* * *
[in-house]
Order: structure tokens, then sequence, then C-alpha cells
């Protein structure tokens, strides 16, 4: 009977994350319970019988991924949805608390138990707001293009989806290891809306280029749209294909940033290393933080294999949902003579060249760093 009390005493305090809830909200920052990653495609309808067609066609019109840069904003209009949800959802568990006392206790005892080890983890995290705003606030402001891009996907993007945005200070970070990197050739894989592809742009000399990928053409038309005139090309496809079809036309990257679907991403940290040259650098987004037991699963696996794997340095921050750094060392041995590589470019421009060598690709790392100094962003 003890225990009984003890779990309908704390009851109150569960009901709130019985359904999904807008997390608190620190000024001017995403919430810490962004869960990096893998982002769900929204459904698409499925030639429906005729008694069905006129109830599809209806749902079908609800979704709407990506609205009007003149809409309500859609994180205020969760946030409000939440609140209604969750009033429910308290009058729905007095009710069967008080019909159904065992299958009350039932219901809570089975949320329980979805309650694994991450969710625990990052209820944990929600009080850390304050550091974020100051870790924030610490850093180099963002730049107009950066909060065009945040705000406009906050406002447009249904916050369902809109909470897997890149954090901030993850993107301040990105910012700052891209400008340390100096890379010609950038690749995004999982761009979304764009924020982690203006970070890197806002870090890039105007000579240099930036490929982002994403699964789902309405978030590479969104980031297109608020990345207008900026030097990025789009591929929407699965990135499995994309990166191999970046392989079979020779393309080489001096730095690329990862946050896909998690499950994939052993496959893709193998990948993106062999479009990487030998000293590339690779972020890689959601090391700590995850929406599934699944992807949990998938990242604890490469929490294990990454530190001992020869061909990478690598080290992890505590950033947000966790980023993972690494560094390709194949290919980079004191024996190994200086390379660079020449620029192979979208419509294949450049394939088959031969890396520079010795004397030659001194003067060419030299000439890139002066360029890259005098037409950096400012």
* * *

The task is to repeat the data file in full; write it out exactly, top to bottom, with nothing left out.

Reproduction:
[in-house]
Order: structure tokens, then sequence, then C-alpha cells
């Protein structure tokens, strides 16, 4: 009977994350319970019988991924949805608390138990707001293009989806290891809306280029749209294909940033290393933080294999949902003579060249760093 009390005493305090809830909200920052990653495609309808067609066609019109840069904003209009949800959802568990006392206790005892080890983890995290705003606030402001891009996907993007945005200070970070990197050739894989592809742009000399990928053409038309005139090309496809079809036309990257679907991403940290040259650098987004037991699963696996794997340095921050750094060392041995590589470019421009060598690709790392100094962003 003890225990009984003890779990309908704390009851109150569960009901709130019985359904999904807008997390608190620190000024001017995403919430810490962004869960990096893998982002769900929204459904698409499925030639429906005729008694069905006129109830599809209806749902079908609800979704709407990506609205009007003149809409309500859609994180205020969760946030409000939440609140209604969750009033429910308290009058729905007095009710069967008080019909159904065992299958009350039932219901809570089975949320329980979805309650694994991450969710625990990052209820944990929600009080850390304050550091974020100051870790924030610490850093180099963002730049107009950066909060065009945040705000406009906050406002447009249904916050369902809109909470897997890149954090901030993850993107301040990105910012700052891209400008340390100096890379010609950038690749995004999982761009979304764009924020982690203006970070890197806002870090890039105007000579240099930036490929982002994403699964789902309405978030590479969104980031297109608020990345207008900026030097990025789009591929929407699965990135499995994309990166191999970046392989079979020779393309080489001096730095690329990862946050896909998690499950994939052993496959893709193998990948993106062999479009990487030998000293590339690779972020890689959601090391700590995850929406599934699944992807949990998938990242604890490469929490294990990454530190001992020869061909990478690598080290992890505590950033947000966790980023993972690494560094390709194949290919980079004191024996190994200086390379660079020449620029192979979208419509294949450049394939088959031969890396520079010795004397030659001194003067060419030299000439890139002066360029890259005098037409950096400012």